At London`s Central Saint Martins College, professors are hard at work fashioning the style world`s next generation of stars.
Author Sarah Horne Photography Vicki Churchill
ON A NEARLY Arctic January day in London’s Soho, Matthew Harding, a slim-year-old Englishman with slicked-back sandy brown hair and fine features, sorts through a bin filled with fabric samples and rough patches of sheepskin. “I found a great old rug from the seventies,” he says, picking up one weathered square of animal hide. “But for the runway I’m trying to source pieces that are a bit, well, less nasty.”
Around him in the MA Fashion studios at Central Saint Martins College of Art and Design, the storied British institution that has schooled the likes of Jarvis Cocker, Pierce Brosnan and Sir Terence Conran in everything from fine art to drama, students in black hoodies and skinny jeans are shuffling around their work spaces with stacks of patterns and swathes of fabric. The drab, freezing room three stories above Charing Cross Road is worlds away from the dramatically lit catwalks of London Fashion Week, where the most promising of these students will show their work in a month’s time.
Unlike the slick studios of Project Runway or Launch My Line, there is no “accessories wall” here, no L’Oréal Paris makeup studio, no guarantee of overnight stardom. The windows rattle in the wind, paint peels off the walls. In 2011, the school will move out of its ramshackle digs and into a state-of-the-art facility near Kings Cross railroad station. Until then, students shiver, La Bohème–style. The only hint of the stakes they face is a wall one floor down, where some of the most prominent alums of CSM’s fashion program have scrawled their names in pencil. John Galliano. Alexander McQueen. Stella McCartney.
Phoebe Philo. Zac Posen.
Harding’s neat, chest-high studio desk is bare but for some sketches for his masters collection, the sum of nearly a year and a half of work. The 10-plus looks he will present in the coming weeks to Professor Louise Wilson, the formidable head of the program, are also the culmination of almost “seven hard-core years” of studies at the college. Today, he jokes, running on about four hours of sleep a night, his fingers blistered, “It’s really very unglamorous. You’re up at six-thirty in the morning, cutting garments, doing five people’s jobs at once.”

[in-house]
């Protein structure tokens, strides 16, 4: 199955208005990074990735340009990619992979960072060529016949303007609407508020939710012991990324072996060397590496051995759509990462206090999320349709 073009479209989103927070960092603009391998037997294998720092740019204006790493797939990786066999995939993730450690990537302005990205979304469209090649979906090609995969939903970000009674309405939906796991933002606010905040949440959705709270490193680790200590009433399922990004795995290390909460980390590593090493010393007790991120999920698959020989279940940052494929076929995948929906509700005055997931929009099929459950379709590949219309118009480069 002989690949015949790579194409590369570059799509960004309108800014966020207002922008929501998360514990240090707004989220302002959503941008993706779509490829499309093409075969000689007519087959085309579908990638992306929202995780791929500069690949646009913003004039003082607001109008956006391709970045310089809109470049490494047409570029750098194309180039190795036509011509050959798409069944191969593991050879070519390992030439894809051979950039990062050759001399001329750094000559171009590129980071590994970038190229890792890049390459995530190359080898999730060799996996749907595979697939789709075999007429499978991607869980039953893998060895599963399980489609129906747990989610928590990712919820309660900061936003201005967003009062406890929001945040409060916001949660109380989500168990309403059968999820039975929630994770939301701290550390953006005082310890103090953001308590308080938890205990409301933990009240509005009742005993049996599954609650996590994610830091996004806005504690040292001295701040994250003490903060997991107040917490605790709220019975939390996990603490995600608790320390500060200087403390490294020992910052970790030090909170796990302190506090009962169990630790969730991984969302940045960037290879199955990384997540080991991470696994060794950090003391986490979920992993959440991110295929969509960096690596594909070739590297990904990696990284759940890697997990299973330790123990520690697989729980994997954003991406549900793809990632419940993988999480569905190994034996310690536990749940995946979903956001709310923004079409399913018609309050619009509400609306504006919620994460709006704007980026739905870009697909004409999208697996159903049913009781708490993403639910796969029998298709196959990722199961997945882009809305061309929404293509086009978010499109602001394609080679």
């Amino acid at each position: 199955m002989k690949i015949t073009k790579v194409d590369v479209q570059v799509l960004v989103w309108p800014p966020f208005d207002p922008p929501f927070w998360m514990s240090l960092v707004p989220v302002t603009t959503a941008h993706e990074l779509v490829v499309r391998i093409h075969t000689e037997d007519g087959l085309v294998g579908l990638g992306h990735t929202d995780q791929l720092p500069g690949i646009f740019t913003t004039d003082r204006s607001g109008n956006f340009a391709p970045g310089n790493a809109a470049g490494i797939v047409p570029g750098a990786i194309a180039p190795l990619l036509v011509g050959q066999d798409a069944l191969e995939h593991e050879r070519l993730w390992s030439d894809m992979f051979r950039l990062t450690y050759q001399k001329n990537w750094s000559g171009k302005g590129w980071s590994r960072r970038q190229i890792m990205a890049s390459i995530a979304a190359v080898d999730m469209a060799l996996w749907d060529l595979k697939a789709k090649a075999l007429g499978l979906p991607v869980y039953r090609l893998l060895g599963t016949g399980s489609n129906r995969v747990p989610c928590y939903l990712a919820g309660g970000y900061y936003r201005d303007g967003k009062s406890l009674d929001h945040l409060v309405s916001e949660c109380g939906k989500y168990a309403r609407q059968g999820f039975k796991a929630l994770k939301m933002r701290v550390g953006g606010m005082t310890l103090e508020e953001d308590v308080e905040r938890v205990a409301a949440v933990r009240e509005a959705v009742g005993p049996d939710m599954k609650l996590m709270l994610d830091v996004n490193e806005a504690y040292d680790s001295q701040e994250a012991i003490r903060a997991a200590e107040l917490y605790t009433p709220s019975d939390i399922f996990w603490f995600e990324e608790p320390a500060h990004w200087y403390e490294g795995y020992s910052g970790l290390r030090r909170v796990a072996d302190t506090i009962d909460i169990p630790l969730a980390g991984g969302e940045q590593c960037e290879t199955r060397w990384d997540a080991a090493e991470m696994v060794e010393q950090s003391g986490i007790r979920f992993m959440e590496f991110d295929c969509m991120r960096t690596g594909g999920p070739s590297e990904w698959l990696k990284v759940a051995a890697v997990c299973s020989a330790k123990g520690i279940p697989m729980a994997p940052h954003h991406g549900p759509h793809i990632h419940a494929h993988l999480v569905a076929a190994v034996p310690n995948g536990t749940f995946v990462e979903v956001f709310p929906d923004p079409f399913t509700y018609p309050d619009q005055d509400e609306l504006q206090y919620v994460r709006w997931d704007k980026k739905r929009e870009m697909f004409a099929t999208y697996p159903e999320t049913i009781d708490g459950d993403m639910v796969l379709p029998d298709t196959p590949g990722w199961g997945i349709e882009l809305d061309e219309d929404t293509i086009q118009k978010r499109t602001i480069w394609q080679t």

Just half of the students in these rooms will be selected to show at London Fashion Week, hitting the runway on the same day as the prestigious Burberry show, when droves of international press will be in attendance.
Across the room, Cornel Bolt, a 29-year-old from Switzerland with a shock of blond hair and heavy-framed glasses, is circumspect about his chances. “I try not to think about it,” says Bolt. “People are really competitive. I mean, nobody’s going to steal my scissors from my desk. It’s not sabotage. But it’s been a really tough process. I was expecting it to be hard. I had no idea just how…” A middle-aged female technician interrupts his sentence, clearly getting impatient. “Cornel, do you have something for me to cut? Or am I just going to sit here all morning waiting for you?” With that, Bolt shrugs apologetically and gets back to the task at hand.
One floor down, Wilson, the source of the students’ skittishness, sits behind a spare desk, her hair pulled back in a plain ponytail. In her office, she scans their sketches and judges their final pieces with characteristic bluntness. Some students liken the process to an evisceration.